This logo will become familiar for the next decade as Anglicans gather to shape mission priorities. Vision 2019 starts by listening to the church.
A national symposium about faith in the Canadian context is being proposed by the Vision 2019 Planning Task Force as one way of engaging Anglicans across the country to “help shape the mission priorities” of the Anglican Church of Canada for 2010 to 2019.
In a presentation to the fall meeting of the house of bishops, Paul Goulet, a member of the task force who is from the diocese of Toronto, said the symposium would be “a key way to connect with the Canadian public” in all its diversity.
“We’re inviting more people to come into the tent,” said Mr. Goulet. “Yes, we have a partnership with Lutherans but what about other people of faith? We are ready and open to reach out for the common good.”
Mr. Goulet said that the task force has identified the increasing secularization of Canadian society as “our single biggest challenge.” He added: “The nominal Christian West has disengaged the connection between religious faith and the way society is organized and run. We’re looking to recognize that opportunity… We hope it stimulates thought and imagination, and energizes Canadian Anglicans and Lutherans in expressing a dynamic role in Canadian society.”
Mr. Goulet said the task force, which will ask the Council of General Synod to approve the proposal, has not determined how broad the representation of the symposium would be.
The symposium has been tentatively titled, Does Faith Matter? A dialogue about religious relevance in tomorrow’s Canada.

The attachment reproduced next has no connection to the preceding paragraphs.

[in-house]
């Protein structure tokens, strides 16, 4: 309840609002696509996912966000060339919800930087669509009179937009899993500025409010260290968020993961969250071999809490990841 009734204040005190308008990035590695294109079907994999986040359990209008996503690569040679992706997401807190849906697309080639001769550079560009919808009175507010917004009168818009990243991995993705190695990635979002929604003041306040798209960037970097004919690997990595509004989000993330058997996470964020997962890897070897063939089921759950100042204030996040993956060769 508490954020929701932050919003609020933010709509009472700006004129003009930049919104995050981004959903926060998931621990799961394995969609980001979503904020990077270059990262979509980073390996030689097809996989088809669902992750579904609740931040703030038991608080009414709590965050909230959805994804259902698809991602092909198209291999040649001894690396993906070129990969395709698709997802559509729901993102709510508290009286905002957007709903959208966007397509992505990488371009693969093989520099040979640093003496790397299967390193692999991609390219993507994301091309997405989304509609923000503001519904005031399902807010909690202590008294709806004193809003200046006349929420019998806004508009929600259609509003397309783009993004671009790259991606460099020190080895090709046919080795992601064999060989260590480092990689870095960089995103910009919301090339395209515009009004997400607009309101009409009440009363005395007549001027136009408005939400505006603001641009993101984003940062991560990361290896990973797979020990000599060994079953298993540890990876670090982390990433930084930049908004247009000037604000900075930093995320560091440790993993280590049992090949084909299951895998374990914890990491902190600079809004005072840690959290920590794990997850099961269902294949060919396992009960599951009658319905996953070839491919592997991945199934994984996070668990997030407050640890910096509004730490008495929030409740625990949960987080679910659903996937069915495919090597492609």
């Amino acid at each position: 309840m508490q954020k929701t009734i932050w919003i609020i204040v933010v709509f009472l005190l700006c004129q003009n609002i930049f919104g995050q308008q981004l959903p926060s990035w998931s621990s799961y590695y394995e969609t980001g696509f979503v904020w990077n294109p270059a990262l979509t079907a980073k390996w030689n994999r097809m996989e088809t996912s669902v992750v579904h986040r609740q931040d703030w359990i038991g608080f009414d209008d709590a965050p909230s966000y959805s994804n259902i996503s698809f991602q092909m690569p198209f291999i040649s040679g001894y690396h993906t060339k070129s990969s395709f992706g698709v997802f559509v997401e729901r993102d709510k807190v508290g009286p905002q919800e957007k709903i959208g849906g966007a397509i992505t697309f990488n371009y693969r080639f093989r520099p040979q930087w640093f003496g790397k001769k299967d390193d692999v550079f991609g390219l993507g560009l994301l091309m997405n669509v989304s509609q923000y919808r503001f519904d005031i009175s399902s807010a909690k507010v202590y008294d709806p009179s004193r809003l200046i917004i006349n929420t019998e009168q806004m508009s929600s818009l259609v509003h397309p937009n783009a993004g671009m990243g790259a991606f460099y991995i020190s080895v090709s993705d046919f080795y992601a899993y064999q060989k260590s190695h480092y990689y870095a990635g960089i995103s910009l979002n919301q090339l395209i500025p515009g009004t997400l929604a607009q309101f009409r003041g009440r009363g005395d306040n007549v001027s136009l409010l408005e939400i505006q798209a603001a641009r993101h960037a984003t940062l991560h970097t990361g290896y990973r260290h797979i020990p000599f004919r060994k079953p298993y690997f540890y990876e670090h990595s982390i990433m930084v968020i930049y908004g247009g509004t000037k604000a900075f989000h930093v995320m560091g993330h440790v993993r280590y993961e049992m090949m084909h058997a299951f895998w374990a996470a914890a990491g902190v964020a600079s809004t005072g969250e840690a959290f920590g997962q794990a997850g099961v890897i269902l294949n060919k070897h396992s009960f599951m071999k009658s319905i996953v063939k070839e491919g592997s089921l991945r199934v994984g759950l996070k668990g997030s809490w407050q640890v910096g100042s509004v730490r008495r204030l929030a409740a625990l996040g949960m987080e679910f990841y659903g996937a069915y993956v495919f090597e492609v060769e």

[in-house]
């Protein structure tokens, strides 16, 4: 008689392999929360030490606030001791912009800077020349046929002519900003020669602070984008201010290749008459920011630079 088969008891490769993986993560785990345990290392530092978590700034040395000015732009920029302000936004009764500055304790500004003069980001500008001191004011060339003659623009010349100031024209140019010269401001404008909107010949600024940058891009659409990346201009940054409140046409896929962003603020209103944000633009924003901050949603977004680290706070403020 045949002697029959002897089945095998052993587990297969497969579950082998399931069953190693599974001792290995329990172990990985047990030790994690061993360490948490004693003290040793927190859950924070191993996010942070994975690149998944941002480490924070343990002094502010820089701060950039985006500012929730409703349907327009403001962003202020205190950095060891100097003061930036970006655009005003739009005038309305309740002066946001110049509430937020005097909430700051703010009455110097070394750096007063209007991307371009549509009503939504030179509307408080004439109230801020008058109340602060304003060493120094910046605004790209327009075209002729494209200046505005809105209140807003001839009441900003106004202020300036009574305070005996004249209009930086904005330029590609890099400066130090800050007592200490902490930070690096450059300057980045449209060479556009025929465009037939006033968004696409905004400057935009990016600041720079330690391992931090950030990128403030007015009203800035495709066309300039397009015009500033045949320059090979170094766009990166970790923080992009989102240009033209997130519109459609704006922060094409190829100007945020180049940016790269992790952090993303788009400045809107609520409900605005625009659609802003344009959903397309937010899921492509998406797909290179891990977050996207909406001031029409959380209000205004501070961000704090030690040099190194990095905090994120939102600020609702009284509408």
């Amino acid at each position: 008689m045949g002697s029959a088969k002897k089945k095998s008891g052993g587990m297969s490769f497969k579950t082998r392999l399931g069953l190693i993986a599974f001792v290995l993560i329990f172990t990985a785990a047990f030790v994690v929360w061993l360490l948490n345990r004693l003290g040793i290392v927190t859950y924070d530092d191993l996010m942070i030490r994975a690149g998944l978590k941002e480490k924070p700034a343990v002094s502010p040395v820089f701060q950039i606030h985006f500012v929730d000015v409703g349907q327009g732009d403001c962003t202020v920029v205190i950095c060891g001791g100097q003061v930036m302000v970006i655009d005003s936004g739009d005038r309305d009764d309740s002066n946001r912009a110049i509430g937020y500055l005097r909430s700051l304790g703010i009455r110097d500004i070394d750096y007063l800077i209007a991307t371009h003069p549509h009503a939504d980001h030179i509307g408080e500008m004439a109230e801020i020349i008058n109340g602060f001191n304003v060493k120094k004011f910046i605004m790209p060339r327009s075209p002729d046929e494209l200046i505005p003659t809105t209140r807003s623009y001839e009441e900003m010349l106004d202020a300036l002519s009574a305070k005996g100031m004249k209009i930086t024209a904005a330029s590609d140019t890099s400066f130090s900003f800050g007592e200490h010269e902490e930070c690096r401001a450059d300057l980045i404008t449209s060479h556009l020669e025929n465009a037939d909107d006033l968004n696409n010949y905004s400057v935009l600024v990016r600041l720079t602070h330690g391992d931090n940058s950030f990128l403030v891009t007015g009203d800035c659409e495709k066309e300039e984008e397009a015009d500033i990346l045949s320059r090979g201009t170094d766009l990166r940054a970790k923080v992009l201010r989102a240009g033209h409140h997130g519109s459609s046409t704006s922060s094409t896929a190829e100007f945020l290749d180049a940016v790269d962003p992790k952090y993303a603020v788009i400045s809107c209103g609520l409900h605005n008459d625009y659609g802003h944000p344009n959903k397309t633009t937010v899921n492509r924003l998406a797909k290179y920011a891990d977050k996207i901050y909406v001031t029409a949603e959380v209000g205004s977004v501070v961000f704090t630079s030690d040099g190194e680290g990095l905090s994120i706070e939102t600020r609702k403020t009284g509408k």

Sought for their feedback, some bishops expressed concern that the goal and theme of the symposium weren’t clear enough or would be subject to varying interpretations.
“What do we hope to gain from it?” asked Bishop Don Phillips, bishop of the Winnipeg-based diocese of Rupert’s Land and metropolitan (senior bishop) of the ecclesiastical province of Rupert’s Land.
The bishop of the diocese of Edmonton, Jane Alexander, said she found the title “a bit disconcerting.” She said that she would prefer that Anglicanism not be presented as just “one of a number of options” but to show that “we’re committed to it.”
During the presentation, Wayne Barnes, a member of the task force from the diocese of Niagara, outlined the various phases of Vision 2019.
He said that the first phase would involve “listening to the church,” and includes asking parishes to respond to the question: “What’s your hope for the future of your church?” The succeeding phases include more consultations with the church’s governing bodies at the national and local levels, compilation of responses, development of key direction and priorities, and presentation of the first draft of the report to the house of bishops and the Council of General Synod at their fall 2009 meetings. The final plan would be presented to the General Synod meeting in 2010.